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The Road to Pyongyang
[Analysis] Center of gravity in North Korea policy is in Seoul, not Washington
Timothy Savage (yamanin)     Print Article 
Published 2007-08-10 13:37 (KST)   
Wednesday's announcement that a second inter-Korean summit would be held from Aug. 28-30 in Pyongyang set off the predictable wailing and gnashing of teeth among Washington insiders. Typical was the response of Bruce Klingner of the conservative Heritage Foundation, who wrote that the summit "risks undermining multinational efforts to denuclearize North Korea and could strain Seoul's relationship with Washington, in the long term undermining the U.S.-South Korean military deterrent to the North's lingering threat."

This reaction reflects how out of date the U.S. understanding of the situation on the Korean Peninsula really is. In this view, North Korea is simply a threat to be contained or rolled back, while South Korea is a junior ally that can be whipped into line through threats of abandonment.

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The problem is that this perception doesn't jibe with reality on the ground here on the Korean Peninsula. While North Korea remains a military threat, the power differential has shifted so far in favor of Seoul that for Pyongyang to initiate hostilities would be nothing short of suicide. North Korea's pursuit of nuclear weapons does not fundamentally alter this equation; it simply increases the cost of any attempt at military intervention in the North.

Recognizing this situation, the focus of South Korea's policy toward North Korea has shifted from military containment toward a long-term strategy of engagement and reconciliation aimed at eventual reunification. Nor is that likely to change even if the conservatives win the December presidential election. The Grand National Party's new North Korea policy also shifts from a security-first focus to more emphasis on engagement, while all the party's candidates endorsed some form of engagement during their foreign policy debate.

Simply put, engaging North Korea has surpassed the maintenance of the alliance with the United States as South Korea's primary foreign policy concern. The combination of economic development and democratization means that the South Korean system is more stable and robust than at any time in its past history, and it no longer needs American support for its very existence. While retaining strong ties with the United States remains an important goal for Seoul, it no longer rises to the level of the existential.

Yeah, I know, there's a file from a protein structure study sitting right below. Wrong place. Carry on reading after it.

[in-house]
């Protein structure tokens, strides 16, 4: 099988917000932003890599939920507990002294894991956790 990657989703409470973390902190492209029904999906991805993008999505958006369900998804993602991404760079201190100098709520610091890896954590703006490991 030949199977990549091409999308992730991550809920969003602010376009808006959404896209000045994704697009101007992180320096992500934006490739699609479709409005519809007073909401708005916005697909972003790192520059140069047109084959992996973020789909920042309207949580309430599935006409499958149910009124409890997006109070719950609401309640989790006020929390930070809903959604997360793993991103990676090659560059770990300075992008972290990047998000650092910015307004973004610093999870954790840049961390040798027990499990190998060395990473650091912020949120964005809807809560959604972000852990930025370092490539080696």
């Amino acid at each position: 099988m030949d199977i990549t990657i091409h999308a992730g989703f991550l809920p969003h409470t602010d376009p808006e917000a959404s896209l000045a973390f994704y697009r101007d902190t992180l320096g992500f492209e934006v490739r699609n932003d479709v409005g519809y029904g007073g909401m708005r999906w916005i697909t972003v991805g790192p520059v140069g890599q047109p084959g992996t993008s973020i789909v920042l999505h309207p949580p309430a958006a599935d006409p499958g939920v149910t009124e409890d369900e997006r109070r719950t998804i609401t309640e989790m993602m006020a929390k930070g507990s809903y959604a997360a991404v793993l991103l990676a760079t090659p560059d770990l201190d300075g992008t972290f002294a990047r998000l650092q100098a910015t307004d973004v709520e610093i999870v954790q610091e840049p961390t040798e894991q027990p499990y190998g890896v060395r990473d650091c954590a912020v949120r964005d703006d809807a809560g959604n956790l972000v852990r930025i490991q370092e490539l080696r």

As for the summit itself, it is already being dismissed in some quarters as nothing more than a cynical attempt by the lame-duck President Roh Moo-hyun to influence the upcoming election. While that undoubtedly is a motivating factor, the summit does have the potential to contribute to peace and reconciliation on the Korean Peninsula if handled properly. In addition to progress on long-standing inter-Korean issues, such as railway connections and family reunions, look for Roh to try to get Kim Jong-il to accept South Korea as a negotiating partner for a peace treaty to replace the woefully outdated 1953 Armistice Agreement. Historically, North Korea has maintained that since Seoul did not sign the Armistice Agreement, the proper parties to a new agreement are Pyongyang and Washington. Getting Kim to reverse that stance would only further shift the balance of power toward South Korea.

If Washington really wants better policy coordination with Seoul, it needs to recognize this new reality and readjust its own goals on the peninsula. After all, it is South Korea -- not the United States or Japan -- that will be most heavily impacted by what happens to North Korea in the future. And Washington has a historical obligation to support South Korea's ambition for ending the division that the U.S. helped to create.
©2007 OhmyNews
Other articles by reporter Timothy Savage

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